Laity, religious and clergy from around the world prepare sandwiches for distribution to the poor in the streets and along the Tiber River, following Christ’s call to care for the “least of his brothers and sisters.”

A living museum

Rome is more of a living museum that “hears” the past. It seems reticent to listen to the present or dialogue with it.

The language of romanticism and piety is the comfort food that, while keeping a certain type of religiosity afloat, does so at the expense of authentic interaction with the people who see the buildings, the culture and the old masters as curiosities.

With a church on every corner, housing saints in supine sanctity, the religious culture here appears weary.

While these churches are architectural wonders, many are also monuments to their builders.

The Vatican Church will continue its business, sticking to its culture of romanticism and piety, while the Church across the Tiber will continue to evolve.

This entrenched nature of the first warrants consideration of a different starting point for a listening synod for the second.

A new place to listen and speak

The new place needs a new language. In a city where popular piety dominates liturgy, religion, and social interaction, another pastoral language is used to address LGBTQ+ inclusion, second marriages, the use of contraception, and intercommunion. This is the language of incarnation, not romanticism and piety.

The Synod’s challenge will be to find an incarnational language that speaks to people who live on the other side of the Tiber.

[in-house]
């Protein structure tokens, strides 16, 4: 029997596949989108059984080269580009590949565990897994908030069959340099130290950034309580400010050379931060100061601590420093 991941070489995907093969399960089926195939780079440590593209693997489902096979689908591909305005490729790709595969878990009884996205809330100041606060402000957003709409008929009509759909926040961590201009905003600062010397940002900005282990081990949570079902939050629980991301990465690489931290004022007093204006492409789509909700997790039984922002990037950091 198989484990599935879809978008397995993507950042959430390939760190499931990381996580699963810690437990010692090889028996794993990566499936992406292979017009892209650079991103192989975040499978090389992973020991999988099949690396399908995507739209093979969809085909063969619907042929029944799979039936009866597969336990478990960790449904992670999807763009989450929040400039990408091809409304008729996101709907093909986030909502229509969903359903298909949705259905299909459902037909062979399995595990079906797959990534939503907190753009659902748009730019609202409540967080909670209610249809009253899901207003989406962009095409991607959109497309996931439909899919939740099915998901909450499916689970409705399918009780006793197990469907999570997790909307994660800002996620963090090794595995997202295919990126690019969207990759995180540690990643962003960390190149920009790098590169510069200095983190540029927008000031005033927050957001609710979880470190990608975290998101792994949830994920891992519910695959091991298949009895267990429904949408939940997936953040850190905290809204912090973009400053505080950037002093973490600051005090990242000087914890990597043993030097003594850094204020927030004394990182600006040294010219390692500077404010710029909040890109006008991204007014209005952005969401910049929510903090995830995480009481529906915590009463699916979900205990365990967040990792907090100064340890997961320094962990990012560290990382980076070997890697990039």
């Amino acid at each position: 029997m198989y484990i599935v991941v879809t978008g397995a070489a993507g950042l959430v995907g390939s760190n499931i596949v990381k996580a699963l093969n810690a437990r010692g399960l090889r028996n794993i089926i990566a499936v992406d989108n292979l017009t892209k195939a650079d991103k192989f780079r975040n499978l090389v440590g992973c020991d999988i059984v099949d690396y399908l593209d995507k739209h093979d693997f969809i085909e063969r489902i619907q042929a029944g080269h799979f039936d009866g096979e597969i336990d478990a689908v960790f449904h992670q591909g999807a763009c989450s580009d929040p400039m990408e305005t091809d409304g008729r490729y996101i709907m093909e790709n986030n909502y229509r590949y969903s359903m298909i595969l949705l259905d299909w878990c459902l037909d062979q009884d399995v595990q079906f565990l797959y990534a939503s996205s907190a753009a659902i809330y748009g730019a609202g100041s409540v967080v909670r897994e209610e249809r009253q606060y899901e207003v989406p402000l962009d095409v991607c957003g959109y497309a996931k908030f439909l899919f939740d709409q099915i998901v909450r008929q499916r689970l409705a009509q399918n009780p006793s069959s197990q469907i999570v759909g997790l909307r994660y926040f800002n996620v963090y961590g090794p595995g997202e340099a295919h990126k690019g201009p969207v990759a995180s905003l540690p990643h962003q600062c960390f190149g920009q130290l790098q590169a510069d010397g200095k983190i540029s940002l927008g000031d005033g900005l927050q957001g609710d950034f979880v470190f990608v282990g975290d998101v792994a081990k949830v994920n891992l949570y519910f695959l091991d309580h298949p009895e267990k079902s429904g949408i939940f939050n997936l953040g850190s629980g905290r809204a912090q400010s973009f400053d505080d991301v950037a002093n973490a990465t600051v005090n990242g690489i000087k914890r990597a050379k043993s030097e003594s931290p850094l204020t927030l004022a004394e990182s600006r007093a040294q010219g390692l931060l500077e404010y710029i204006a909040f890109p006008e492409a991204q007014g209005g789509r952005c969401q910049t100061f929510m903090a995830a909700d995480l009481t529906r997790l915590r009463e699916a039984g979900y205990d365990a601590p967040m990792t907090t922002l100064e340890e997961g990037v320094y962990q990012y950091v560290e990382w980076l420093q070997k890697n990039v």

History shows that the major changes to the empires of Rome have come from north of the Alps, where the language of reason, more than emotion, prevails.

Rome’s dominant language of popular piety and romanticism, which more closely aligns with conservative Judaism and Islam, will find the language of the north, which is more attuned to the language of liberal Western democracy thinking, conflictual.

A Synod on listening will find itself caught in a cultural milieu that lets people talk but struggles internally to enable change.

The transition to active engagement and implementation of change that many beyond the Tiber are already living will have to include a significant change in the language and culture of the Roman Church.

If the Synod follows the path of the Amazon Synod, characterised by abundant talk but minimal implementation, it will lead to widespread dissatisfaction.

If the narrative of piety continues to lead the Church’s conversations, perpetuating the romantic idea that secularism and modern priorities are enemies of Catholicism, then the Synod may struggle to find the fertile ground it seeks for meaningful dialogue.

If the Synod is to have a genuine chance of success, it must consider a new starting place. A place where listening is ingrained in the cultural fabric and where people are accustomed to discussing, debating, listening, and translating dialogue into action.

Rome may not be the ideal place to embark on this transformative journey.

  • Dr Joe Grayland is a theologian and a priest of the Diocese of Palmerston North. He is currently on Sabbatical and writes from Rome, Italy. His latest book is: Liturgical Lockdown. Covid and the Absence of the Laity (Te Hepara Pai, 2020).